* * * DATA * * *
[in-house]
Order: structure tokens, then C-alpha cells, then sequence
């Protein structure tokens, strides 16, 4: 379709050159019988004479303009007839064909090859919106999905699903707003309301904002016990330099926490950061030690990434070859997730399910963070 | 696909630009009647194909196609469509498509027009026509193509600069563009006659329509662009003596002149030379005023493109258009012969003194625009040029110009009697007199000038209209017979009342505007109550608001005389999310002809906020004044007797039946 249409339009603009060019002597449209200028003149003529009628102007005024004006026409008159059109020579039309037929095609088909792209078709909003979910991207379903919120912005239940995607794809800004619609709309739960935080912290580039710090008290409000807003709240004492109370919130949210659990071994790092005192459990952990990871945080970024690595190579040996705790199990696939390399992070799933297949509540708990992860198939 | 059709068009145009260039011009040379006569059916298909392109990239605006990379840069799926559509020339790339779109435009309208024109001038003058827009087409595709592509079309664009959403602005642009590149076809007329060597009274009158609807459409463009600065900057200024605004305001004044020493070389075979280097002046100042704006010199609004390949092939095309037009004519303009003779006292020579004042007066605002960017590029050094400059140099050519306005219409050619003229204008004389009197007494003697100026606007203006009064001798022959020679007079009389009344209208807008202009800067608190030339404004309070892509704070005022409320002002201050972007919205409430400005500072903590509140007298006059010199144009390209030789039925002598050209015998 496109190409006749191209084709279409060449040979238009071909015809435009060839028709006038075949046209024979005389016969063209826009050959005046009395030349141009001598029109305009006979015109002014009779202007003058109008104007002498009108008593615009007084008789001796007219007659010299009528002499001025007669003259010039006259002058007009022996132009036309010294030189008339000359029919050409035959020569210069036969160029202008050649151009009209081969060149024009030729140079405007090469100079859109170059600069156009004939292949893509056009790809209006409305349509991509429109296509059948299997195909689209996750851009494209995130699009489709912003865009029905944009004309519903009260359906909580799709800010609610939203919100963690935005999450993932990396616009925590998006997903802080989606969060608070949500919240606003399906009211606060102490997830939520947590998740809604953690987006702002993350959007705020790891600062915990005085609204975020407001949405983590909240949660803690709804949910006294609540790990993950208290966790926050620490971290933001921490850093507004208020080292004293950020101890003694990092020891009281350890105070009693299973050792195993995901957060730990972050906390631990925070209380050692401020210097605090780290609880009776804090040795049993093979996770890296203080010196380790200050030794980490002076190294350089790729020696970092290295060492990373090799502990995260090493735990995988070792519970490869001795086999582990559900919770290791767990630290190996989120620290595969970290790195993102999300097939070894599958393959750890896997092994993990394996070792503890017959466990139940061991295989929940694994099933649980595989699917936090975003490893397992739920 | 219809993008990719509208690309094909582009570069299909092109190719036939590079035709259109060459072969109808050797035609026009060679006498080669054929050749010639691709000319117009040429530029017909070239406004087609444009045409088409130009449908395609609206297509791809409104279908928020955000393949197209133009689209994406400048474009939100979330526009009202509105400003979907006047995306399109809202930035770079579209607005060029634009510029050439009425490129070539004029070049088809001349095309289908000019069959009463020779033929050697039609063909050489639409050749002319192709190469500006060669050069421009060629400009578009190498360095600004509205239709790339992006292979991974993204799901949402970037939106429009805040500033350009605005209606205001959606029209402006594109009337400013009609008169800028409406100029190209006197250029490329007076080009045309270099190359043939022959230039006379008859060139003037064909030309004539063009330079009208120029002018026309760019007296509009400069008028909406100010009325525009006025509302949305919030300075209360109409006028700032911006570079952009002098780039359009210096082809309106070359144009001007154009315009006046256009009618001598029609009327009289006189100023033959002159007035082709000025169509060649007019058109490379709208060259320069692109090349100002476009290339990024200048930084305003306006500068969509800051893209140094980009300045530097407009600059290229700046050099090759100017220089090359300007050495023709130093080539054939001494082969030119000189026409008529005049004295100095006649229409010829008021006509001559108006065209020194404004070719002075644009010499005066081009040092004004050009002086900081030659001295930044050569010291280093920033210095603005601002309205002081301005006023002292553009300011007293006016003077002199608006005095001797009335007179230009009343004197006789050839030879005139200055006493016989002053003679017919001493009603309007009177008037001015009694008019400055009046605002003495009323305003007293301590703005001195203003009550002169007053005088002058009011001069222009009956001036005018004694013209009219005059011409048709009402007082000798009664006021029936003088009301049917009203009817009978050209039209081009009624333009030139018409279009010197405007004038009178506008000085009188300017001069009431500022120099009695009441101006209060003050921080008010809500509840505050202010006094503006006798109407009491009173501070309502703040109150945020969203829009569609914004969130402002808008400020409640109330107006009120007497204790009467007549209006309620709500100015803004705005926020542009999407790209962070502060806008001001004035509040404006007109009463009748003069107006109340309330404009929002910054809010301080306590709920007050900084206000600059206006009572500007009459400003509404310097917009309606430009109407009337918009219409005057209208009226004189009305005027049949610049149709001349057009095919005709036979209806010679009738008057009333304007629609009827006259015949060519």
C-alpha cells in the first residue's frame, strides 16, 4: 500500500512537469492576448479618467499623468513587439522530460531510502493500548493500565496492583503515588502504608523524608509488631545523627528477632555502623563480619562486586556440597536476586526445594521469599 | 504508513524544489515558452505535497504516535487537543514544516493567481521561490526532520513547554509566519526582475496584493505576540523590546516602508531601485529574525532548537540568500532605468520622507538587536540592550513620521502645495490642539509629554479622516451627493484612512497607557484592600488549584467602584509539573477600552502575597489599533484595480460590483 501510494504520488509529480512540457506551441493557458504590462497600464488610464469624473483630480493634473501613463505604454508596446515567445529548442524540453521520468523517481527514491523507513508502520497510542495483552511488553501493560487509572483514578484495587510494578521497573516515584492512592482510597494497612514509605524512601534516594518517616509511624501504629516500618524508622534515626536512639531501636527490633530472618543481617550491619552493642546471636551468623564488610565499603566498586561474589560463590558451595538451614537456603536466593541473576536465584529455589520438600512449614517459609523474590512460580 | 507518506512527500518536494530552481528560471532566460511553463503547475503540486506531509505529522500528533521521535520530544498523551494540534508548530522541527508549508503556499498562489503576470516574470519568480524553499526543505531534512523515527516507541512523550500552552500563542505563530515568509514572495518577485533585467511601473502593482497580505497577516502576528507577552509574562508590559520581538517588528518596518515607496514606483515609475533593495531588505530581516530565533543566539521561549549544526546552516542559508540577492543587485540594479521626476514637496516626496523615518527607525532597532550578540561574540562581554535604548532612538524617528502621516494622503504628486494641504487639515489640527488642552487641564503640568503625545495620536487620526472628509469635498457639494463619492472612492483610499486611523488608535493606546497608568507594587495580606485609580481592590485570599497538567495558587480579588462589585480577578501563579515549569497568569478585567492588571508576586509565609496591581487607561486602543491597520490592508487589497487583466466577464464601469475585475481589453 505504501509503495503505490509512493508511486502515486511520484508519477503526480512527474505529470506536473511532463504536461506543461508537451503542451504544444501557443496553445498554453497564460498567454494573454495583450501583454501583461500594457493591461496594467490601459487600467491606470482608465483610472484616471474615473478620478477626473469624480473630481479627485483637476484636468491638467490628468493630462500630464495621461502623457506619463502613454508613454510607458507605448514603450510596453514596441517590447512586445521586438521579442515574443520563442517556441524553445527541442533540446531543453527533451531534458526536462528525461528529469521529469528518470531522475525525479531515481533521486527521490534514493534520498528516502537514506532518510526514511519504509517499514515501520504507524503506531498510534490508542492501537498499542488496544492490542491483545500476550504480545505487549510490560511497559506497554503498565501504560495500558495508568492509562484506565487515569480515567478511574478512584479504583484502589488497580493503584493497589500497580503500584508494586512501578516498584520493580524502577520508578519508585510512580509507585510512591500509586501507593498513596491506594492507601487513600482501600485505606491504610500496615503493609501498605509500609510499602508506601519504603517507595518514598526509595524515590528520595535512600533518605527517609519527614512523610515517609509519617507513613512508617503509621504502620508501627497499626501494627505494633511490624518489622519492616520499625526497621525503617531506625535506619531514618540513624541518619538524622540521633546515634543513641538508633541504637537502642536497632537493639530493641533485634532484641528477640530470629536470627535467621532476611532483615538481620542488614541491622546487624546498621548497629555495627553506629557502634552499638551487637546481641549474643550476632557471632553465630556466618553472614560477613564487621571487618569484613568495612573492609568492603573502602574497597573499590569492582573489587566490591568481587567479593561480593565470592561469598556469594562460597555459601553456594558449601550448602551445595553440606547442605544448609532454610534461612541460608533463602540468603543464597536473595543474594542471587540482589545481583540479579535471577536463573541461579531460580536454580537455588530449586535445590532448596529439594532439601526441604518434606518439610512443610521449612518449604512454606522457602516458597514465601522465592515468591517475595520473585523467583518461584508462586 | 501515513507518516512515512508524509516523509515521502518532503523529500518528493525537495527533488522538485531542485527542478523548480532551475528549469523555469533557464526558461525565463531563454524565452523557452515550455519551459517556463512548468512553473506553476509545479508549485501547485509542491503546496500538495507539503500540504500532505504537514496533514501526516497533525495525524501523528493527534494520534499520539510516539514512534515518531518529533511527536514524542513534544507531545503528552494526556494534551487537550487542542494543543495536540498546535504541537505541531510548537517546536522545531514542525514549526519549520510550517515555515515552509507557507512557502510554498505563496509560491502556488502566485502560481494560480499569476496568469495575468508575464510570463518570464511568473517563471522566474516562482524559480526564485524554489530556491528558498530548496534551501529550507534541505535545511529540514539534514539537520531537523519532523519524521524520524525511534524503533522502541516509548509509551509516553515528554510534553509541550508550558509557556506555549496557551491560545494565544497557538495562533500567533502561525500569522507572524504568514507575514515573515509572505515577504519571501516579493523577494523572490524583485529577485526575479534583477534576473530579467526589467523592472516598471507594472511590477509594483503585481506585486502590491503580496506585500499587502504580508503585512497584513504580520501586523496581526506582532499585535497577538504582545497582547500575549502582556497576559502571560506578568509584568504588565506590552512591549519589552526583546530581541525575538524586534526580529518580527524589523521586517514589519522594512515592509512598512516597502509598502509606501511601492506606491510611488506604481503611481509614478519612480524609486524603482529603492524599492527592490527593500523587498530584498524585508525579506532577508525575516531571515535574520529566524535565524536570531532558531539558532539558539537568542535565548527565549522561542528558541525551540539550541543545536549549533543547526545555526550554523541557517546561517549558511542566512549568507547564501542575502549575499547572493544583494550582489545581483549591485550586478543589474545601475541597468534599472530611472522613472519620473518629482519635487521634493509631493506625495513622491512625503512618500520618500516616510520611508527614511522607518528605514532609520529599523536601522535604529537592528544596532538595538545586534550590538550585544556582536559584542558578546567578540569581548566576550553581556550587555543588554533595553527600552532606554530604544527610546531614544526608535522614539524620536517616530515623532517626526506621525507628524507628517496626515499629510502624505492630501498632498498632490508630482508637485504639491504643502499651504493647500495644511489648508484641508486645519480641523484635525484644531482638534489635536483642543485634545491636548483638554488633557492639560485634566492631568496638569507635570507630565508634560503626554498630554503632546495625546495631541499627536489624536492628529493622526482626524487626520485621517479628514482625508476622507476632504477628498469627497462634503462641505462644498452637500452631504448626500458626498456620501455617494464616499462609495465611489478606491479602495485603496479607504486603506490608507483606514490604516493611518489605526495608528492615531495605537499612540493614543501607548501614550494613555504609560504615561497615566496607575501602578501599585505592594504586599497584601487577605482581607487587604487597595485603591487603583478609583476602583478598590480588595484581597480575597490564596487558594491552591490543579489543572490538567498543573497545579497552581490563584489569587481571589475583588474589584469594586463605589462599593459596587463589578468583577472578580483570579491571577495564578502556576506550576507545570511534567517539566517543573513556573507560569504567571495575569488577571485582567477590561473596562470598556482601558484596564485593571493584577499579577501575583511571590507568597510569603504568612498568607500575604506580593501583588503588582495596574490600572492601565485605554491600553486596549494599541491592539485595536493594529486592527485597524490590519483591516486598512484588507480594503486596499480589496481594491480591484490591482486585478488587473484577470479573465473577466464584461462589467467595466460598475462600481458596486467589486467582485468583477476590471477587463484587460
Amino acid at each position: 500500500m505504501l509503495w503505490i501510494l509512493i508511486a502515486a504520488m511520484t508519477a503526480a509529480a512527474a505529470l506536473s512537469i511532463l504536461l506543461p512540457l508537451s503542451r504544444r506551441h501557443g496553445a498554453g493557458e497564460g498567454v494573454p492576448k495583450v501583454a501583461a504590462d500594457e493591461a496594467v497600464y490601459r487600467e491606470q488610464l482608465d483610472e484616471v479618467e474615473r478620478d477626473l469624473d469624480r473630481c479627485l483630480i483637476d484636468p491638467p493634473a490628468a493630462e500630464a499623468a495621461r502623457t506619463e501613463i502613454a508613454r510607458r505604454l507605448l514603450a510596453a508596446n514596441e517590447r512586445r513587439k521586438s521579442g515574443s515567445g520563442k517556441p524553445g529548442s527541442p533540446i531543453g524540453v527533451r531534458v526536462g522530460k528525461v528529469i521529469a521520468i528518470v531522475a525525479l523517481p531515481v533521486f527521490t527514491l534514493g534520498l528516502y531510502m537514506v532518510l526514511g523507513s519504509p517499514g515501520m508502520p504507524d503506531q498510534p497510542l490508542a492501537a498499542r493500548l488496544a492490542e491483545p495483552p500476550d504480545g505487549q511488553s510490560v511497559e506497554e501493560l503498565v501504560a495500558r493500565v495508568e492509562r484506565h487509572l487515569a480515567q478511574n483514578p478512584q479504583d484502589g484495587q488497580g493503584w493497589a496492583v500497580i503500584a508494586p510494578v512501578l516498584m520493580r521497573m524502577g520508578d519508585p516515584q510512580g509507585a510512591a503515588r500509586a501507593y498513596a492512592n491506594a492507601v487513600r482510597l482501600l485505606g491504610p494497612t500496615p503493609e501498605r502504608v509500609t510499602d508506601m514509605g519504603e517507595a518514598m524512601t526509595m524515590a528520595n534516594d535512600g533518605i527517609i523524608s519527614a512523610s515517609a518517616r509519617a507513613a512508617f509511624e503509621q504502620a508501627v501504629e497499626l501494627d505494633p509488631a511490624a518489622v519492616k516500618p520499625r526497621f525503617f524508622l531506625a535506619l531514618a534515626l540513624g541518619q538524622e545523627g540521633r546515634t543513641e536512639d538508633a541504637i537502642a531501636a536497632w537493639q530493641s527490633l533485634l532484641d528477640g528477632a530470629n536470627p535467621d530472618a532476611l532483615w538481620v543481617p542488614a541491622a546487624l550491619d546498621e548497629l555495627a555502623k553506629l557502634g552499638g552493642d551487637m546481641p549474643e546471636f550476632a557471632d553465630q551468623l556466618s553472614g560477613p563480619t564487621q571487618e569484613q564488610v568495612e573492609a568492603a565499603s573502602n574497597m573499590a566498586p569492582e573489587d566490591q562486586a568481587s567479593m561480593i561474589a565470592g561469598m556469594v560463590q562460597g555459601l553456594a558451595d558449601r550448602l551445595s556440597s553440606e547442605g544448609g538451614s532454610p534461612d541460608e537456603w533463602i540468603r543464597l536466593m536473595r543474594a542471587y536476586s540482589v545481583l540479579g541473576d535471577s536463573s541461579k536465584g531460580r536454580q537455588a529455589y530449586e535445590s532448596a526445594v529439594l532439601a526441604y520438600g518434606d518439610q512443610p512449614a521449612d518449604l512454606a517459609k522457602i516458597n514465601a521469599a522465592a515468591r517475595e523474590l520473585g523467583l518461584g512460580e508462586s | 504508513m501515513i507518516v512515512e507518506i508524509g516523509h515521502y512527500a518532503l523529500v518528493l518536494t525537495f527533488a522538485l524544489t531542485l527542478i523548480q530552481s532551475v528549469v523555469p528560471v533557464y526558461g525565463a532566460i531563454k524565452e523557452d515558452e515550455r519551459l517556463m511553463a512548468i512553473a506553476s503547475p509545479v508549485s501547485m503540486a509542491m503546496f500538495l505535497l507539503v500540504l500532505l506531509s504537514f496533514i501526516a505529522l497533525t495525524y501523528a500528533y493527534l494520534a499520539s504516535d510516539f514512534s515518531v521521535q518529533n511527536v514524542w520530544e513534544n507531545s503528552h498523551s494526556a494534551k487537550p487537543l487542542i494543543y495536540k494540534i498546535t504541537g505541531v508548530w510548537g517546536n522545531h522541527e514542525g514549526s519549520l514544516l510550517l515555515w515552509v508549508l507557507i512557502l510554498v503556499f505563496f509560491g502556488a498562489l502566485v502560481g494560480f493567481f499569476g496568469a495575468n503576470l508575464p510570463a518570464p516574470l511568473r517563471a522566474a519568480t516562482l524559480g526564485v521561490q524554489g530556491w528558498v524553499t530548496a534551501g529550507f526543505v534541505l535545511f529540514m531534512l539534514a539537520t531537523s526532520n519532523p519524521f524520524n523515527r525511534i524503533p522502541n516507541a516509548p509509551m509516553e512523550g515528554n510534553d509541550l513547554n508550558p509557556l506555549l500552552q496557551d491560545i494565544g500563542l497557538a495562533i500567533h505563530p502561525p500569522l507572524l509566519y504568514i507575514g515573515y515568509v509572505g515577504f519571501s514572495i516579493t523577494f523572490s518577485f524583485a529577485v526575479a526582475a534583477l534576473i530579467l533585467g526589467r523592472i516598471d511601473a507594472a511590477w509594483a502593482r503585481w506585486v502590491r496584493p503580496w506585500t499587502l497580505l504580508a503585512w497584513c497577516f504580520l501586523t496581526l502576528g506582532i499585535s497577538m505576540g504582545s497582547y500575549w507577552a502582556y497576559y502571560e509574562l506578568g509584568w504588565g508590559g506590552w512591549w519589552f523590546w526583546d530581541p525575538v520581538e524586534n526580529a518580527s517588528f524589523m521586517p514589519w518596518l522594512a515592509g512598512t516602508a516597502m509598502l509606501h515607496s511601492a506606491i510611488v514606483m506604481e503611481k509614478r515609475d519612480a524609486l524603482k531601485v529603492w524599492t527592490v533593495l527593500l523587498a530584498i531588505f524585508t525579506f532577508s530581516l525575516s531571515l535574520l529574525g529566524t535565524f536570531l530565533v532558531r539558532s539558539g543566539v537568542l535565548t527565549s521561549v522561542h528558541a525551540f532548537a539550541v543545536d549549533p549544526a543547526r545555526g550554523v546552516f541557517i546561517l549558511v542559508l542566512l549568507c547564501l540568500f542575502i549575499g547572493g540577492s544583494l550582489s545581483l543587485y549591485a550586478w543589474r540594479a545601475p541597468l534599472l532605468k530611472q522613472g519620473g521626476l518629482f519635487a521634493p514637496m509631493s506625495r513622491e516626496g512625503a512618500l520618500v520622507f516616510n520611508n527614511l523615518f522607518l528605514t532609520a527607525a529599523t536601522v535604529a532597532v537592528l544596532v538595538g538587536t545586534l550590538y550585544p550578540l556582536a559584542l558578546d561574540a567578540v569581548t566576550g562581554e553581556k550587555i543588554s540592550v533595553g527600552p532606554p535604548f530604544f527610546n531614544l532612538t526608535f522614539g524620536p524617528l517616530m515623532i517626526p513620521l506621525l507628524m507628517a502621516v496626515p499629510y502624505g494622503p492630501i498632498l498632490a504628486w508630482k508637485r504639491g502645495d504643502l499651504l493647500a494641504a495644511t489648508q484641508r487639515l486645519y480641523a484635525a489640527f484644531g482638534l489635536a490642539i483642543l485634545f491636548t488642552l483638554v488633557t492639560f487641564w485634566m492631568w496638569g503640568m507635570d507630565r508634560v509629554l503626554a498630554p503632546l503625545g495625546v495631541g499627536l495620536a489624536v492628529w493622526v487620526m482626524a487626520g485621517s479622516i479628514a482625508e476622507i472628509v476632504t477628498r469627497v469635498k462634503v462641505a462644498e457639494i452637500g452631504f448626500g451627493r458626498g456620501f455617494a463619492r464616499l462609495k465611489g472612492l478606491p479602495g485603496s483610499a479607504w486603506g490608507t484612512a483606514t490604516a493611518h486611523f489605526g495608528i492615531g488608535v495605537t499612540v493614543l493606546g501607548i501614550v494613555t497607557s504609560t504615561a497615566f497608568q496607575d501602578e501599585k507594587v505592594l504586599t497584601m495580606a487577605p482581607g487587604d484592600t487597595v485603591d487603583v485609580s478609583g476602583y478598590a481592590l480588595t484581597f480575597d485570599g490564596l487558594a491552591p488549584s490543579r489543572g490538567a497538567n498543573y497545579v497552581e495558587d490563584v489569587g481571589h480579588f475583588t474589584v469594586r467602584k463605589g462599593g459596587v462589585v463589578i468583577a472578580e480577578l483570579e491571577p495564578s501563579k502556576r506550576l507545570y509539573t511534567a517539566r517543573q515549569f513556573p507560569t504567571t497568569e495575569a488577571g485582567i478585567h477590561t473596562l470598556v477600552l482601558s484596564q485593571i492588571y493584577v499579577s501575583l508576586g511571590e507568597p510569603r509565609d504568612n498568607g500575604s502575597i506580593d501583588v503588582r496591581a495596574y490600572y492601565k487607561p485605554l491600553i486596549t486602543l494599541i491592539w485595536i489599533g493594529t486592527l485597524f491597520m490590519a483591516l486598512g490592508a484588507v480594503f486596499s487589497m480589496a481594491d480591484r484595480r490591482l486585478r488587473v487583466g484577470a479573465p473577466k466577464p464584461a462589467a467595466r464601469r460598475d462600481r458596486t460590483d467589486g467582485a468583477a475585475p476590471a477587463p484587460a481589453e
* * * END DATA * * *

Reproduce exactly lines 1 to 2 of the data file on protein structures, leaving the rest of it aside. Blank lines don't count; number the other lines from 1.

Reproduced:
[in-house]
Order: structure tokens, then C-alpha cells, then sequence